Is it time to put your practice on a diet?


Yesterday, I did a strategy session with an attorney who was thinking about getting out of practicing law. After several decades of practicing, he said, “I don’t have the enthusiasm for my practice I once felt. I’ve had difficulties staying focused on my practice and delivering my work product in a timely fashion.”

In other words, the thrill was gone.

He does tax and estate planning, trust and estate administration, and tax compliance. Much of his malaise was centered on a feeling of being bogged down in administrative minutia. As a sole practitioner, there was simply too much to do and too much to keep up with and he was overwhelmed.

I asked him if there was any part of what he does that he liked. He said he enjoyed working with individuals and helping them with estate planning. I said, “If you could have a successful practice doing nothing but that and none of the other things you’re currently doing, how would that be?” “That would be great,” he said.

Problem solved.

He didn’t need to get out of practicing. He needed to put his practice on a diet.

By getting rid of practice areas (and clients) that weighed him down, he could have a leaner, more robust practice doing what he enjoyed doing. I told him there was more than enough business available for the kind of estate planning he liked and that he didn’t have to do anything else.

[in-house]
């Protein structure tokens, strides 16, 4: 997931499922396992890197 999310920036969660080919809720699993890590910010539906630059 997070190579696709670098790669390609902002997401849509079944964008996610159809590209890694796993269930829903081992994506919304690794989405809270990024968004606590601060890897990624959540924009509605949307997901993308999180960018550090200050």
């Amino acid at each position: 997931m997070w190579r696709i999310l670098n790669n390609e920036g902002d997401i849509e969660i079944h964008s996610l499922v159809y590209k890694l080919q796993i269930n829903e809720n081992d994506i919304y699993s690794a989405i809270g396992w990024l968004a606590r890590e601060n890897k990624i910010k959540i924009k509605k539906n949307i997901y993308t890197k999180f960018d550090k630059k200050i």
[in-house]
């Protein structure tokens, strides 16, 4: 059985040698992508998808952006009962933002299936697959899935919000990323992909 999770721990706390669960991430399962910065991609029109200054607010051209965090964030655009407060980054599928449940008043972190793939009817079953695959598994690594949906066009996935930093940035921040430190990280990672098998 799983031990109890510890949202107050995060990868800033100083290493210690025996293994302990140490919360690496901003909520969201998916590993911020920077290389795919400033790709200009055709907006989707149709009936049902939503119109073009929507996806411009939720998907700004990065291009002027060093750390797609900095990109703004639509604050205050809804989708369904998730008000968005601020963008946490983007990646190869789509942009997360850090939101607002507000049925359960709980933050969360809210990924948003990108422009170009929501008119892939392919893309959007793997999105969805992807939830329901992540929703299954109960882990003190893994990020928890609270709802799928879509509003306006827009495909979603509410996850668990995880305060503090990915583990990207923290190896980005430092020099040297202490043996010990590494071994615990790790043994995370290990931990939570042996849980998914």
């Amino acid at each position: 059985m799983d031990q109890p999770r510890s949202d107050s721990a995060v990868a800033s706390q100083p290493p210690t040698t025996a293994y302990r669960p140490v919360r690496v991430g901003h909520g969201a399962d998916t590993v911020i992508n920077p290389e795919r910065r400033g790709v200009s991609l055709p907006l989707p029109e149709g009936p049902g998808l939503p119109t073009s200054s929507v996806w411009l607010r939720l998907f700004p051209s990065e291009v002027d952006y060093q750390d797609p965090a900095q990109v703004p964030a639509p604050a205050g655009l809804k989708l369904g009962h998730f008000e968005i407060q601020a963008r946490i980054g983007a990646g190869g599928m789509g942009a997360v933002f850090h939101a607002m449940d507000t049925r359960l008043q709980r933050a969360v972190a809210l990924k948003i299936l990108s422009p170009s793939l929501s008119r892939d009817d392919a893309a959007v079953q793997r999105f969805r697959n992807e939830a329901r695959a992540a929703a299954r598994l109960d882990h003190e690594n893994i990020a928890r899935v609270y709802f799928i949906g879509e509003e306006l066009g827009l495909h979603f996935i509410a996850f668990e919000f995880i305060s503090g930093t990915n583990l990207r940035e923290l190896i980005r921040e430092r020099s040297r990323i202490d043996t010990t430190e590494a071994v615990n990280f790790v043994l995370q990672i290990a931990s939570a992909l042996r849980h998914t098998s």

Many attorneys suffer from “practice bloat,” a term I just made up but which seems to accurately describe what happens over a period of years. You start out lean and mean, excited, and enjoying the process of building your practice. At some point, you take on additional practice areas because the work falls into your lap or because you want to have another profit center or something to fall back on. In time, your practice no longer resembles the one you started. You have too much to do, too much to keep up with, and you start falling behind. At this point, many attorneys start thinking the law is not their calling and they start looking for something else.

Some attorneys start out doing too much. I did. I took anything that showed up. I thought I had to because I needed the money. Soon, I was overwhelmed and frustrated, convinced I’d made a mistake in becoming a lawyer.

In both cases, the answer is to put the practice on a diet.

Get rid of practice areas you don’t enjoy. Get rid of clients who drive you crazy. Get rid of work you’re not good at but continue to do because “it’s part of the job”.

The vacuum you create by getting rid of things that do not serve you will soon be filled with work that you love and are good at. You’ll breathe life into a moribund practice, attract new clients, and increase your income. Most importantly, you’ll look forward to going to work every day.

There are more than enough clients available who want and need what you love to do. If your practice is bloated and the thrill is gone, it may be time to put your practice on a diet.

Does your practice need fixing? A new focus? Do you have marketing questions? I can help.